Realnet have found that for open source based websites (such as this WordPress blog) it’s essential they are hosted on a dedicated server (usually cloud based). They’re so vulnerable to secruity breaches that a breach on one site can easily cross over to other sites on the same server. It’s also easier to restore a breached website when it’s the only site on a server.
Flexibility & portability
This is where we have a big myth to dispel. Proponents of open source platforms often cite the ease of moving to a different supplier if relationships break down, due to the larger pool of agencies working with a particular CMS.
For a simple website, moving suppliers may be a fairly hassle free task. However, for a non-trivial website, regardless of whether the CMS is open or proprietary, the reality is never so simple.
Transferring a larger site can be a tricky business. The site may have specific aspects of functionality that have been modified or adapted, as well as custom or bespoke code. There will also have been a lot of knowledge invested by the team that built the site in the first place. Now not every developer will do things in the same way, or approach a challenge in the same way. Indeed, there may be fundamental differences of opinion even down to the basics of how a site is constructed In the hands of a different development team there might be a strong desire and even a strong business case, to rip up large parts of the site and start again.
Regardless of portability in a specific CMS, the important aspect that you need to consider is the transferability of your site’s data – a different kettle of fish to transferring the site in its entirety. You may wish to move to a completely different CMS in the future; the internet moves quickly after all. Whether your site has an open source or proprietary CMS, you need to understand how to extract your data, should the need or desire arise.
Cost comparisons are no doubt difficult to make in broad strokes. Open source communities have a strong concept of freedom and the platforms are often associated with being the ‘cheaper’ option. However, this is not necessarily as it appears and ‘free’ does not come without associated costs.
When instructing an agency to build your website, you’re ultimately paying for the time they take to do so. Whether they use a productised proprietary platform, or a ‘free’ open source platform, someone still has to put the thing together. On either type of platform, you also need to consider what is available ‘out of the box’, and how much customisation is required. This may mean bespoke code on a proprietary system, or paying for, and paying again to configure, plug-ins on an open source system.
You will also need to figure into your costs ongoing maintenance. Both types of systems will have scheduled updates and unscheduled patches and it is essential that these are applied to maintain security. As well as this you need to consider your hosting arrangements. The ongoing maintenance to host, secure, upgrade and generally support a free software platform is no more free than the time and expertise you purchased to build your website initially.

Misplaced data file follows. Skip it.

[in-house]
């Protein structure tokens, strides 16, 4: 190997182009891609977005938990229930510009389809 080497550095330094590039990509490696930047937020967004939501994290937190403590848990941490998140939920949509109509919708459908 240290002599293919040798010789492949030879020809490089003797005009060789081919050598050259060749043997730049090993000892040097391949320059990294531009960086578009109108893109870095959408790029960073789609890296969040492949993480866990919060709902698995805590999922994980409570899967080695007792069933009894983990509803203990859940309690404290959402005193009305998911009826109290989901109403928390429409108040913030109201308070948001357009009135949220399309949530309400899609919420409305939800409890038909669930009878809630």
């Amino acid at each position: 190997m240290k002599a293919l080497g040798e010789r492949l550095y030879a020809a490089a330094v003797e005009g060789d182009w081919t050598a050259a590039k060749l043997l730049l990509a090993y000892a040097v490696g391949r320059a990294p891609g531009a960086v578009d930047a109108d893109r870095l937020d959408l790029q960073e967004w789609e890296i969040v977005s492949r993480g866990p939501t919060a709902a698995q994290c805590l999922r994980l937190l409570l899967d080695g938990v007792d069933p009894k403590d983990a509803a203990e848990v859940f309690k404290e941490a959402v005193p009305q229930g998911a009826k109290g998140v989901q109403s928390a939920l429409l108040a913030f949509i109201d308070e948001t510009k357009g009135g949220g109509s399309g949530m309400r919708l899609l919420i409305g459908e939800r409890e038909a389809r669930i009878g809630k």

Ease of use
An Open Source system is usually designed to be all things to all people. They need to have lots of different features so they can cover all bases. This can make them feature rich, but hard to use. For example, Magento is a big open source e-commerce platform, but needs a day training course to learn how to use it.
Open Source systems are developed by programmers scattered all over the world. This makes it harder for them to have a single purpose, or retain a clarity of vision to ensure the platform remains clean and easy to use. The user experience can suffer.
A proprietory system is normally designed for a more specific purpose and managed by one company, so the system can remain clean and easy-to-use. It’s the owner company’s sole purpose, so it has to be the best in it’s market place. It’s also much easier to release major updates or re-write the underlying code, so the product tends to leap forward.
Generally speaking, from experience, paid for software is usually better and easier to use than comparitive free software.
Which is best for me?
Ultimately your choice of platform type should be made according to your specific needs & requirements. There are benefits to both open source and proprietary and if you understand the differences it will be easier to make the correct decision to suit your particular situation. Hopefully this article has helped you do that. Remember, you need to be thinking longer-term and what your needs and costs are going to be into the future.
What really matters is which specific CMS best fits with how you work and what you’re trying to achieve. You could end up spending a lot of time and money making ‘free’ fit with what you’re trying to do, without really solving your problem. You could also spend a lot of time and money on a ‘paid for’ system, without really solving your problem.
So it’s not really a question of open vs proprietary, but rather which platform (and don’t forget support systems) best suit the requirements of your business and the particular issues you are trying to solve.